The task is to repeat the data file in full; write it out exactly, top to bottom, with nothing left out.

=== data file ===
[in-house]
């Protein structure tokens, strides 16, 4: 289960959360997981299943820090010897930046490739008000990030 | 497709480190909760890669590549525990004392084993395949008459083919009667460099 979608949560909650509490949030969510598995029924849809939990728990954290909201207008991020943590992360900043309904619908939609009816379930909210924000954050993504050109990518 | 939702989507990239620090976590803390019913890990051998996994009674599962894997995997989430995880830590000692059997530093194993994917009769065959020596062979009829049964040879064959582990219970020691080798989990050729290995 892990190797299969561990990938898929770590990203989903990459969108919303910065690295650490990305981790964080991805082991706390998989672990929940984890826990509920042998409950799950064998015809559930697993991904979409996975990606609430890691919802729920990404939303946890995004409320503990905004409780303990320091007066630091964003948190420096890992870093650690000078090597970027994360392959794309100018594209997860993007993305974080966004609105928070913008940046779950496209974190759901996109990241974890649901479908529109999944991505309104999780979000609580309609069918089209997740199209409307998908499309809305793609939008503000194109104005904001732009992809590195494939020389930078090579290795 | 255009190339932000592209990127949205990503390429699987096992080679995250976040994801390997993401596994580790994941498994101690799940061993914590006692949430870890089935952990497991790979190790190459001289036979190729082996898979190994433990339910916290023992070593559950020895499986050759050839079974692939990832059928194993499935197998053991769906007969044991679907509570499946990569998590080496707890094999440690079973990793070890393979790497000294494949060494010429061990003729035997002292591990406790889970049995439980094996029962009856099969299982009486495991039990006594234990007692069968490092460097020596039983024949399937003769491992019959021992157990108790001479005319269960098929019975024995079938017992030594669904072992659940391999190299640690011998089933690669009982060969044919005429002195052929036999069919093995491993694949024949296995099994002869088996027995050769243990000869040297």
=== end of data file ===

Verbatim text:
[in-house]
């Protein structure tokens, strides 16, 4: 289960959360997981299943820090010897930046490739008000990030 | 497709480190909760890669590549525990004392084993395949008459083919009667460099 979608949560909650509490949030969510598995029924849809939990728990954290909201207008991020943590992360900043309904619908939609009816379930909210924000954050993504050109990518 | 939702989507990239620090976590803390019913890990051998996994009674599962894997995997989430995880830590000692059997530093194993994917009769065959020596062979009829049964040879064959582990219970020691080798989990050729290995 892990190797299969561990990938898929770590990203989903990459969108919303910065690295650490990305981790964080991805082991706390998989672990929940984890826990509920042998409950799950064998015809559930697993991904979409996975990606609430890691919802729920990404939303946890995004409320503990905004409780303990320091007066630091964003948190420096890992870093650690000078090597970027994360392959794309100018594209997860993007993305974080966004609105928070913008940046779950496209974190759901996109990241974890649901479908529109999944991505309104999780979000609580309609069918089209997740199209409307998908499309809305793609939008503000194109104005904001732009992809590195494939020389930078090579290795 | 255009190339932000592209990127949205990503390429699987096992080679995250976040994801390997993401596994580790994941498994101690799940061993914590006692949430870890089935952990497991790979190790190459001289036979190729082996898979190994433990339910916290023992070593559950020895499986050759050839079974692939990832059928194993499935197998053991769906007969044991679907509570499946990569998590080496707890094999440690079973990793070890393979790497000294494949060494010429061990003729035997002292591990406790889970049995439980094996029962009856099969299982009486495991039990006594234990007692069968490092460097020596039983024949399937003769491992019959021992157990108790001479005319269960098929019975024995079938017992030594669904072992659940391999190299640690011998089933690669009982060969044919005429002195052929036999069919093995491993694949024949296995099994002869088996027995050769243990000869040297």